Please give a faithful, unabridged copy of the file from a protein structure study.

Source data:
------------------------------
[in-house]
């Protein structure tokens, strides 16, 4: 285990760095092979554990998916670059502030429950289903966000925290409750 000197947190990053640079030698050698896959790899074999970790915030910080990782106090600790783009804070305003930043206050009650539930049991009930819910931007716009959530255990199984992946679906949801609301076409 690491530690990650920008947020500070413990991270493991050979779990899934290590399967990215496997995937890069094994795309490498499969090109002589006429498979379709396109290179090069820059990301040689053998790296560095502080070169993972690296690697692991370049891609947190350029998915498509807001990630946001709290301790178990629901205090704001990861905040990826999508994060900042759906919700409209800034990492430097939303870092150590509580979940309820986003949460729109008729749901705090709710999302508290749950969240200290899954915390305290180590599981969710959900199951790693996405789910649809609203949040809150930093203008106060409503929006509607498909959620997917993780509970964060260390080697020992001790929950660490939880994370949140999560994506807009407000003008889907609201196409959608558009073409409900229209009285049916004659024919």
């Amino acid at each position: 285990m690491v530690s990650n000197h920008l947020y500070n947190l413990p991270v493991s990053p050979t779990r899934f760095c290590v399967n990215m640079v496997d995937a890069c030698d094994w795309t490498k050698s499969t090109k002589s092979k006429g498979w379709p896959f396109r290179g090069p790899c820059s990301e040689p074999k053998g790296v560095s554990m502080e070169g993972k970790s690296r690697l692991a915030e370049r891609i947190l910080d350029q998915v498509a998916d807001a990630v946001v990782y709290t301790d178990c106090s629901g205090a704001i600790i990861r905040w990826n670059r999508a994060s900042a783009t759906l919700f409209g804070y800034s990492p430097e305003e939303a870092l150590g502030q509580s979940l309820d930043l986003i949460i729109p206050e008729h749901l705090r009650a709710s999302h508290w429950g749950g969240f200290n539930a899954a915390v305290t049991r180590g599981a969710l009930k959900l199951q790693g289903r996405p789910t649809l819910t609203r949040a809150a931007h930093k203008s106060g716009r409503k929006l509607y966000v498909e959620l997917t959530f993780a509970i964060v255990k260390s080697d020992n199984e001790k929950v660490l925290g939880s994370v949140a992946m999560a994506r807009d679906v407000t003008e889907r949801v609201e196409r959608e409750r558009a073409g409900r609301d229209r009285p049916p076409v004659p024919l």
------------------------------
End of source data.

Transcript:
[in-house]
């Protein structure tokens, strides 16, 4: 285990760095092979554990998916670059502030429950289903966000925290409750 000197947190990053640079030698050698896959790899074999970790915030910080990782106090600790783009804070305003930043206050009650539930049991009930819910931007716009959530255990199984992946679906949801609301076409 690491530690990650920008947020500070413990991270493991050979779990899934290590399967990215496997995937890069094994795309490498499969090109002589006429498979379709396109290179090069820059990301040689053998790296560095502080070169993972690296690697692991370049891609947190350029998915498509807001990630946001709290301790178990629901205090704001990861905040990826999508994060900042759906919700409209800034990492430097939303870092150590509580979940309820986003949460729109008729749901705090709710999302508290749950969240200290899954915390305290180590599981969710959900199951790693996405789910649809609203949040809150930093203008106060409503929006509607498909959620997917993780509970964060260390080697020992001790929950660490939880994370949140999560994506807009407000003008889907609201196409959608558009073409409900229209009285049916004659024919």
């Amino acid at each position: 285990m690491v530690s990650n000197h920008l947020y500070n947190l413990p991270v493991s990053p050979t779990r899934f760095c290590v399967n990215m640079v496997d995937a890069c030698d094994w795309t490498k050698s499969t090109k002589s092979k006429g498979w379709p896959f396109r290179g090069p790899c820059s990301e040689p074999k053998g790296v560095s554990m502080e070169g993972k970790s690296r690697l692991a915030e370049r891609i947190l910080d350029q998915v498509a998916d807001a990630v946001v990782y709290t301790d178990c106090s629901g205090a704001i600790i990861r905040w990826n670059r999508a994060s900042a783009t759906l919700f409209g804070y800034s990492p430097e305003e939303a870092l150590g502030q509580s979940l309820d930043l986003i949460i729109p206050e008729h749901l705090r009650a709710s999302h508290w429950g749950g969240f200290n539930a899954a915390v305290t049991r180590g599981a969710l009930k959900l199951q790693g289903r996405p789910t649809l819910t609203r949040a809150a931007h930093k203008s106060g716009r409503k929006l509607y966000v498909e959620l997917t959530f993780a509970i964060v255990k260390s080697d020992n199984e001790k929950v660490l925290g939880s994370v949140a992946m999560a994506r807009d679906v407000t003008e889907r949801v609201e196409r959608e409750r558009a073409g409900r609301d229209r009285p049916p076409v004659p024919l």